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Study: Blockchain Сould Save $450 Bln in Logistics in Western Europe

05 December 2019 14:13, UTC
Denis Goncharenko

After the hype comes down, the market begins to evaluate the usefulness of technology in a more mundane way. So, according to a new study conducted by Cointelegraph Consulting and Insolar, blockchain technology can reduce supply chain costs for enterprises by 0.4–0.8%. To put it in real monetary terms, the implementation of blockchain in the supply chain can save about 450 Bln dollars for Western European enterprises.

The report states that the introduction of technology will certainly pay off:

“94% of supply chain leaders say digital transformation will fundamentally alter supply chain management. In the transition to industry 4.0, industrial business can expect a 25% gross increase in [Return on Capital Employed] by 2035.”

Problem designation

10-05-2019 19:31:57  |   Analytics
The collaboration of Cointelegraph Consulting and Insolar led to the investigation of the problems that corporate firms face in managing supply chains. The study claims that 60% of companies overpay suppliers. 70% of firms have “visibility gaps” between the systems of the original supplier and internal clients, which makes it difficult or impossible to track sources in the supply chain.

In addition, modern technological solutions, such as enterprise resource planning and traditional databases, are not very good at solving modern supply chain problems. The reason is as follows: almost 80% of corporate data is quite fragmented and does not constitute a coherent structure. The study says:

“The database approach fails to provide an inherent share of data related to the supply chain, which is crucial for counterparties that do not trust each other to obtain information about a certain product, its price, delivery conditions, etc. The information is not always up to date from some parties, and some data may be hidden.”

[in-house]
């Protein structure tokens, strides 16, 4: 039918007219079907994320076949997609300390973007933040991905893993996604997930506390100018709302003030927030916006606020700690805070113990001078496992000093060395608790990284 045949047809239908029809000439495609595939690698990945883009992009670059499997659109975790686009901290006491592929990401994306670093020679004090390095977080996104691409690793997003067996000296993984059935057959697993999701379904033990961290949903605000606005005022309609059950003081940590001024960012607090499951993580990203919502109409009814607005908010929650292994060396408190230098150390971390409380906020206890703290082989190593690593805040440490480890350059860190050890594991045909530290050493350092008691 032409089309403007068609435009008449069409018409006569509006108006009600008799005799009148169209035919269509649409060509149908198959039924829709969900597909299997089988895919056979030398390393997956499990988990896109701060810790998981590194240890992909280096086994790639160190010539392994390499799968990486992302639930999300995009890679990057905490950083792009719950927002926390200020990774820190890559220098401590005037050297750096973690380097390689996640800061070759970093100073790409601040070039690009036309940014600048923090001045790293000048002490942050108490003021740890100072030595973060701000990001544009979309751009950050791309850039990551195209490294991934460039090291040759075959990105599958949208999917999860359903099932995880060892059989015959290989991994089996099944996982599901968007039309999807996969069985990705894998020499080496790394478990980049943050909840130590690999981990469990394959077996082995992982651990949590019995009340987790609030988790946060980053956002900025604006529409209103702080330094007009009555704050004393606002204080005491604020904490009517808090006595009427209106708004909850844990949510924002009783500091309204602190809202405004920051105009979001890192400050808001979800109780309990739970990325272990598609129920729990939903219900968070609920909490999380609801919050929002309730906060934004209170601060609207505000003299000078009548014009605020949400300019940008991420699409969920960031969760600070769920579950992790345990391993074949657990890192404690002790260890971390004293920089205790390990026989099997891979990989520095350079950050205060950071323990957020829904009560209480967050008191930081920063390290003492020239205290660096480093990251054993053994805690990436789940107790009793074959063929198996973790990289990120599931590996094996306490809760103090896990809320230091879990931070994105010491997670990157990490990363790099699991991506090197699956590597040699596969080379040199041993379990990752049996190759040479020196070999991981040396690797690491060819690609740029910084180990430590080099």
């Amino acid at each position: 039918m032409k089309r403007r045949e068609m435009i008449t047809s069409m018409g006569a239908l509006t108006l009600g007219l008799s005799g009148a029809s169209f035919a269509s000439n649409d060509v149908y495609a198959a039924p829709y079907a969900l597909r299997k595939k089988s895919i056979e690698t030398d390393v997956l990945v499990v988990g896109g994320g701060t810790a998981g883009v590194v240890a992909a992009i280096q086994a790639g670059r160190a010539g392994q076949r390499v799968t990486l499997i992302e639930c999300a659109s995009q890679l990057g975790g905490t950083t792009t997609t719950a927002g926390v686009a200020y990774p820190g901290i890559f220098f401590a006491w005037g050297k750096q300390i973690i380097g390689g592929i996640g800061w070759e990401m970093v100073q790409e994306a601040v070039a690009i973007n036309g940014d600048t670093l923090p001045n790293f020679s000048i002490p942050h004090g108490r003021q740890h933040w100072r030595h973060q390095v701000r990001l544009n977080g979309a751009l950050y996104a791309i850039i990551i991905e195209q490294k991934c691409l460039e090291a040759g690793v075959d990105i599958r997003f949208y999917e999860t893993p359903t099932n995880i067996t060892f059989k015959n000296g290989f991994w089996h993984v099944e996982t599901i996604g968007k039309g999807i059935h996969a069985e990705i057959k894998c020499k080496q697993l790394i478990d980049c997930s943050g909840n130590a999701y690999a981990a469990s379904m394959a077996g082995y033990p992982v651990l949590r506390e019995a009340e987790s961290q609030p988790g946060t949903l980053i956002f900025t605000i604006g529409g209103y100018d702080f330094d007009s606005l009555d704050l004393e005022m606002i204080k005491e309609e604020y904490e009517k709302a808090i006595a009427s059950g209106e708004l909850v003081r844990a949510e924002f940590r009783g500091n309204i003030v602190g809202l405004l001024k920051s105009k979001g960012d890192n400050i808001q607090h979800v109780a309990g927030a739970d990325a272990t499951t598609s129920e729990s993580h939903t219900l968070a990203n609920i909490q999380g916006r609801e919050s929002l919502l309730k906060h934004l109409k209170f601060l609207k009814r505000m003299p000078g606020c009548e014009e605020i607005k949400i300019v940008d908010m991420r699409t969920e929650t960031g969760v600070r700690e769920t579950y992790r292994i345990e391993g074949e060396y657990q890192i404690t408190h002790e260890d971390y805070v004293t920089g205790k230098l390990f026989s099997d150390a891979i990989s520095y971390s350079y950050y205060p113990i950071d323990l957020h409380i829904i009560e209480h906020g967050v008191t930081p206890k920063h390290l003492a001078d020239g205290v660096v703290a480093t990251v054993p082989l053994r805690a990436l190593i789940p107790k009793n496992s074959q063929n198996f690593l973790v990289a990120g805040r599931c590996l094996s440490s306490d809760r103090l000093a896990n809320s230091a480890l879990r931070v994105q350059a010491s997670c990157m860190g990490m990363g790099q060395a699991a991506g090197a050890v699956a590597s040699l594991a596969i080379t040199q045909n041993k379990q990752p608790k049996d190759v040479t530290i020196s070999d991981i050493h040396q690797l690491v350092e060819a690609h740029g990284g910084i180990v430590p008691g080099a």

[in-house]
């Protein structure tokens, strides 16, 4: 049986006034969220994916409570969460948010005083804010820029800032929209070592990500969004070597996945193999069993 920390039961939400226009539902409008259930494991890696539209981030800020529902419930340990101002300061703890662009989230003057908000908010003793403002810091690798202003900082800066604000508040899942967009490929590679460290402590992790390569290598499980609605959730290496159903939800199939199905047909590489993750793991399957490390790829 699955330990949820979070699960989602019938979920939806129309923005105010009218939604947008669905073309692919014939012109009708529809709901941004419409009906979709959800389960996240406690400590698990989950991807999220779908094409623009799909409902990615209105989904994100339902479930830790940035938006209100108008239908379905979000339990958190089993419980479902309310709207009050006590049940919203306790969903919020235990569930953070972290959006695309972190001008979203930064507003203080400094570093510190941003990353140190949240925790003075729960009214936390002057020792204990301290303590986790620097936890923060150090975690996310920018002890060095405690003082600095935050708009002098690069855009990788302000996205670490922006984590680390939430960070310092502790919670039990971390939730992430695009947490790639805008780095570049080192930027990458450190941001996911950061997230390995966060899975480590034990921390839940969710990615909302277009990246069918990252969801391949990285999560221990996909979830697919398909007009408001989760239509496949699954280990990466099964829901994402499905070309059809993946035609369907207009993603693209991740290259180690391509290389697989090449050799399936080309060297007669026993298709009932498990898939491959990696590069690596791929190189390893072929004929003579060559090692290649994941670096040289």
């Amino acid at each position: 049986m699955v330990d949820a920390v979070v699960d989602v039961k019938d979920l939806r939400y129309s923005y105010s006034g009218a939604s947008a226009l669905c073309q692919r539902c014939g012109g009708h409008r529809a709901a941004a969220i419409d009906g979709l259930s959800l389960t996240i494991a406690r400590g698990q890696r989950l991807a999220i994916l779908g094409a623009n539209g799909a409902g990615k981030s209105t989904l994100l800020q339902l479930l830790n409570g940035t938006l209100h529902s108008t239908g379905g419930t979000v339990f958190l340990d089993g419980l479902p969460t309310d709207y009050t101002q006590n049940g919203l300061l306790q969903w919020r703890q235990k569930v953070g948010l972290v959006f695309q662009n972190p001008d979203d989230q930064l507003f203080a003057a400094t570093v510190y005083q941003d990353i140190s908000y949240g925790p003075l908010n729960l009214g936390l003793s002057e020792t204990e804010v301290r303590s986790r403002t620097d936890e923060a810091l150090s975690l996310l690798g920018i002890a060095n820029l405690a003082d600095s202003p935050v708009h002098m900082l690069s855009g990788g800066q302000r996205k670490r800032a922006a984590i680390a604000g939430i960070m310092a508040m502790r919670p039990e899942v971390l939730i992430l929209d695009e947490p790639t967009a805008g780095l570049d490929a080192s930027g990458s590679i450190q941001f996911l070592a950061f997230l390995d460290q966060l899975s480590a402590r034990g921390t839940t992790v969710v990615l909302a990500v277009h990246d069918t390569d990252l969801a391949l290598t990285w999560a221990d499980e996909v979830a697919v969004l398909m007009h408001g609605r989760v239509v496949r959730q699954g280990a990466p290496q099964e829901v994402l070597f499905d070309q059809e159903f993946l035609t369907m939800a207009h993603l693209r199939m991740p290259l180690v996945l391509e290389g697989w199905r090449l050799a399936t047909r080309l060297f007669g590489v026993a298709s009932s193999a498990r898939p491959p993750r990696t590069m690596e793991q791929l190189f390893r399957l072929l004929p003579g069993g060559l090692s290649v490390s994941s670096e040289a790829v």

Petr FEDCHENKOV, founder of Insolar, believes that the implementation of the blockchain will not necessarily lead to the complete disbandment of modern IT systems, saying that it can be used in tandem with the existing infrastructure:

“When people think about blockchain there is a misconception that it’s a new paradigm requiring a change in business entirely. We believe this is wrong though, and offer an approach to complement organizations existing IT infrastructures using our blockchain platform.”

How blockchain has already changed the supply chains

Over the entire period of its existence, the blockchain has already proved its viability and effectiveness, having become widespread in the supply chains of various goods, including diamonds, rare metals, fashion items, food, and the automotive industry.

Walmart, the largest US retailer, was one of the first to introduce DLT that make it easier for the company to recall problematic medicine or food if necessary. In 2019, Carrefour and Swiss conglomerate Nestlé joined the IBM Food Trust platform to track the supply chain of milk-based formula for infants. Auchan and the Swiss network Migros also took a similar initiative. Not taking into account the food industry, Cardano and VeChain projects are collaborating with New Balance, Adidas, and others to perform in the clothing and footwear segment. In addition to large retailers, small enterprises experimenting with technology also engaged in integration.

20-11-2019 15:11:49  |   News
In the automotive industry, the integration of blockchain into the supply chain was recently announced by luxury car maker Lamborghini. The technology will also help to track the content of cobalt and other harmful substances in batteries — which is what Volvo is actively engaged in. BMW is also experimenting with blockchain.

Summing up, we can say that blockchain has already demonstrated the effectiveness of implementation in the supply chain. Ultimately, the business will find the optimal solution and application of technology, if it is profitable.

Image courtesy of BeFastTV